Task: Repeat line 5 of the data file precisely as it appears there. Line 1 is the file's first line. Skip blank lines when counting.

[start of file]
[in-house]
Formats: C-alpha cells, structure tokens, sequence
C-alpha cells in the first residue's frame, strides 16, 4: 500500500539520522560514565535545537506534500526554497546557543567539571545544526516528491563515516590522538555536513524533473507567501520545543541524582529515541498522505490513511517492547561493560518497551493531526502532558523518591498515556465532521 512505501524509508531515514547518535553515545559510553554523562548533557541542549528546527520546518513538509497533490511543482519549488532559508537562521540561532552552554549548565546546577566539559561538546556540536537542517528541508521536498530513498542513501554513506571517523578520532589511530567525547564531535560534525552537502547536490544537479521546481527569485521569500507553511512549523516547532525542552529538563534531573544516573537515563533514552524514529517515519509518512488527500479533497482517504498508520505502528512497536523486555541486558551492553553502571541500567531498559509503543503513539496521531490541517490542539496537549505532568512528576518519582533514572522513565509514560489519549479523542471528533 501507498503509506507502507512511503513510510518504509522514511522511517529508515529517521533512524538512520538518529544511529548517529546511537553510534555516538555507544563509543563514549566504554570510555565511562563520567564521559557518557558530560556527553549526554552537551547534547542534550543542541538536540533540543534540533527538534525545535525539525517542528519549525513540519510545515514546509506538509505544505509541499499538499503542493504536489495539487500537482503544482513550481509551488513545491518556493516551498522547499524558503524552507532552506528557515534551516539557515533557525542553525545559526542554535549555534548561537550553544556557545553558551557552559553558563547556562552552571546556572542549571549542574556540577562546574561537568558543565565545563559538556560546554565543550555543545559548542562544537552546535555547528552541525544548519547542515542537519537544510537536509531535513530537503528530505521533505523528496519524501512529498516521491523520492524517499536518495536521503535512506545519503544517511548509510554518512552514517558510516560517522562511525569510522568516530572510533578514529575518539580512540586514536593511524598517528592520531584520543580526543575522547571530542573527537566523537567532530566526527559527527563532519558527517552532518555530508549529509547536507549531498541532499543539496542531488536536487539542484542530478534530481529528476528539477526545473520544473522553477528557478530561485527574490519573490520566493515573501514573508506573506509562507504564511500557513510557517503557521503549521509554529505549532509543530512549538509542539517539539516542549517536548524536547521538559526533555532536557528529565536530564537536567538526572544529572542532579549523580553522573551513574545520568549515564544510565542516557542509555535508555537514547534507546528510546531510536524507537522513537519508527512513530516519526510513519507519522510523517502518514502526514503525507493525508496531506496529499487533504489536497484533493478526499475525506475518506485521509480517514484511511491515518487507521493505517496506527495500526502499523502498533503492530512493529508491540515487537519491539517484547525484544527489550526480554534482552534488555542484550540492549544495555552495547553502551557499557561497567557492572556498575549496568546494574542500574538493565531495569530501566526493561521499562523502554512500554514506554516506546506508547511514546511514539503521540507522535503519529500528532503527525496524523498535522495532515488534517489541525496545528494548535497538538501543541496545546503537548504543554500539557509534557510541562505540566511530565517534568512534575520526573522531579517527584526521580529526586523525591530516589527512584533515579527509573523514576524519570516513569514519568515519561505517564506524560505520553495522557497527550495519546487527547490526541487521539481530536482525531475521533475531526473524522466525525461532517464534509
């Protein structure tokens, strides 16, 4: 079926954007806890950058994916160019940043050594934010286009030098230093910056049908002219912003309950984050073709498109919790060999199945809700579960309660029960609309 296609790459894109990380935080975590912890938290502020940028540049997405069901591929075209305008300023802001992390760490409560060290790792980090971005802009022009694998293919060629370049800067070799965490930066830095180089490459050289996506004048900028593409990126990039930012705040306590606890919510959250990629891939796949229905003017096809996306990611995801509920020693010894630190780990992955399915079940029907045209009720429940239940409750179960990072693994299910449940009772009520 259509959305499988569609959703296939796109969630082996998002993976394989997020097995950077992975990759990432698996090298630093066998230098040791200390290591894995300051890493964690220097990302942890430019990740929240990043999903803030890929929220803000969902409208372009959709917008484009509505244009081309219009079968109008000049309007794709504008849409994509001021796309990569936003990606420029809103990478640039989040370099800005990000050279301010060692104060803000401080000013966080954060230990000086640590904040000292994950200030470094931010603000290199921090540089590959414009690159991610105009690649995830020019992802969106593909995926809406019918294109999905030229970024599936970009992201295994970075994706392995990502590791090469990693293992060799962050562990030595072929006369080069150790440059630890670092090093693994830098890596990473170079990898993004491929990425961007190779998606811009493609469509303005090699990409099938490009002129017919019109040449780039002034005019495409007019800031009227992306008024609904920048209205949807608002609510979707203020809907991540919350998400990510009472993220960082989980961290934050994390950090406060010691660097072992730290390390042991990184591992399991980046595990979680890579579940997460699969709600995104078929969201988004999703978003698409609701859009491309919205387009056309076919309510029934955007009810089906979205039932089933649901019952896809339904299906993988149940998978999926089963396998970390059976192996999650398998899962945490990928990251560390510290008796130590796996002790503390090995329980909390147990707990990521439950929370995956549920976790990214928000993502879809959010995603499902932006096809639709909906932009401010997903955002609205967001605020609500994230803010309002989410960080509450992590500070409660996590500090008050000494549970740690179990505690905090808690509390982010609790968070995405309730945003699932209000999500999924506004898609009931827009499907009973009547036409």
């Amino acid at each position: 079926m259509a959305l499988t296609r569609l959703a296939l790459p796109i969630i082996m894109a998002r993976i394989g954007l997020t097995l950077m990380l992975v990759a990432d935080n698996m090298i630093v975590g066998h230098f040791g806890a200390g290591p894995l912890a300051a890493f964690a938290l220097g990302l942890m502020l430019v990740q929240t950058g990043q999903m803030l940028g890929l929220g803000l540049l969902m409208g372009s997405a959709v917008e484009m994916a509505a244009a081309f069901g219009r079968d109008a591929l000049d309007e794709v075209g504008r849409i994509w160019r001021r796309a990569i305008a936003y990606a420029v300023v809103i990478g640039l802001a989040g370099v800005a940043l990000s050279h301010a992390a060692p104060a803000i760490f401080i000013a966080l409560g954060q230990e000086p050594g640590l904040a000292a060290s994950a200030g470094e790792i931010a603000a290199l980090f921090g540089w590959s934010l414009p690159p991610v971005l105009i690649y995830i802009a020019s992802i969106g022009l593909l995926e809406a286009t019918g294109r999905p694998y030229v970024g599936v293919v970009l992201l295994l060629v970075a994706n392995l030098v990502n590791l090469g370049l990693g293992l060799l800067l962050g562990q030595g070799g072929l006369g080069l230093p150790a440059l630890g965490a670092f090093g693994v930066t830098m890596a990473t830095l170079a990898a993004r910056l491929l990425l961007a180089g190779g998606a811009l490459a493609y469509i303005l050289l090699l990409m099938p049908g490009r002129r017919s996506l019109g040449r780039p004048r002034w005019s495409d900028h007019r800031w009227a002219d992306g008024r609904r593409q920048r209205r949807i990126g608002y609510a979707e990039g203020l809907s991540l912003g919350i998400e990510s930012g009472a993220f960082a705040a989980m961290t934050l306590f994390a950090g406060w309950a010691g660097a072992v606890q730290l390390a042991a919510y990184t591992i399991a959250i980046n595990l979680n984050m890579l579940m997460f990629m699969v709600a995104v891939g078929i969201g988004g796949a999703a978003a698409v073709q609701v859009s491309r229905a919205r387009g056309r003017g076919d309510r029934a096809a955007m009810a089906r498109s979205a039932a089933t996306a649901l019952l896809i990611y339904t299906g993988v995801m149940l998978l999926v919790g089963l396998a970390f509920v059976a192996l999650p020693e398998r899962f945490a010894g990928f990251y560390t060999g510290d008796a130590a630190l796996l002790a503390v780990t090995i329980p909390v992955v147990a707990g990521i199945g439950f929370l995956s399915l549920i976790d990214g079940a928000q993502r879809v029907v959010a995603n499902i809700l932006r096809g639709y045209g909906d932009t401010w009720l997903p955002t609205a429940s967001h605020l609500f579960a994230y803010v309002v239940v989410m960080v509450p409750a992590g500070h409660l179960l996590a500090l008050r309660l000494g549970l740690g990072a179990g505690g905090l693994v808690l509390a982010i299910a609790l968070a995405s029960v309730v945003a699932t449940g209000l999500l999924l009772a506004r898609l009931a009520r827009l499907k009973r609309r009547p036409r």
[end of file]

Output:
């Amino acid at each position: 079926m259509a959305l499988t296609r569609l959703a296939l790459p796109i969630i082996m894109a998002r993976i394989g954007l997020t097995l950077m990380l992975v990759a990432d935080n698996m090298i630093v975590g066998h230098f040791g806890a200390g290591p894995l912890a300051a890493f964690a938290l220097g990302l942890m502020l430019v990740q929240t950058g990043q999903m803030l940028g890929l929220g803000l540049l969902m409208g372009s997405a959709v917008e484009m994916a509505a244009a081309f069901g219009r079968d109008a591929l000049d309007e794709v075209g504008r849409i994509w160019r001021r796309a990569i305008a936003y990606a420029v300023v809103i990478g640039l802001a989040g370099v800005a940043l990000s050279h301010a992390a060692p104060a803000i760490f401080i000013a966080l409560g954060q230990e000086p050594g640590l904040a000292a060290s994950a200030g470094e790792i931010a603000a290199l980090f921090g540089w590959s934010l414009p690159p991610v971005l105009i690649y995830i802009a020019s992802i969106g022009l593909l995926e809406a286009t019918g294109r999905p694998y030229v970024g599936v293919v970009l992201l295994l060629v970075a994706n392995l030098v990502n590791l090469g370049l990693g293992l060799l800067l962050g562990q030595g070799g072929l006369g080069l230093p150790a440059l630890g965490a670092f090093g693994v930066t830098m890596a990473t830095l170079a990898a993004r910056l491929l990425l961007a180089g190779g998606a811009l490459a493609y469509i303005l050289l090699l990409m099938p049908g490009r002129r017919s996506l019109g040449r780039p004048r002034w005019s495409d900028h007019r800031w009227a002219d992306g008024r609904r593409q920048r209205r949807i990126g608002y609510a979707e990039g203020l809907s991540l912003g919350i998400e990510s930012g009472a993220f960082a705040a989980m961290t934050l306590f994390a950090g406060w309950a010691g660097a072992v606890q730290l390390a042991a919510y990184t591992i399991a959250i980046n595990l979680n984050m890579l579940m997460f990629m699969v709600a995104v891939g078929i969201g988004g796949a999703a978003a698409v073709q609701v859009s491309r229905a919205r387009g056309r003017g076919d309510r029934a096809a955007m009810a089906r498109s979205a039932a089933t996306a649901l019952l896809i990611y339904t299906g993988v995801m149940l998978l999926v919790g089963l396998a970390f509920v059976a192996l999650p020693e398998r899962f945490a010894g990928f990251y560390t060999g510290d008796a130590a630190l796996l002790a503390v780990t090995i329980p909390v992955v147990a707990g990521i199945g439950f929370l995956s399915l549920i976790d990214g079940a928000q993502r879809v029907v959010a995603n499902i809700l932006r096809g639709y045209g909906d932009t401010w009720l997903p955002t609205a429940s967001h605020l609500f579960a994230y803010v309002v239940v989410m960080v509450p409750a992590g500070h409660l179960l996590a500090l008050r309660l000494g549970l740690g990072a179990g505690g905090l693994v808690l509390a982010i299910a609790l968070a995405s029960v309730v945003a699932t449940g209000l999500l999924l009772a506004r898609l009931a009520r827009l499907k009973r609309r009547p036409r």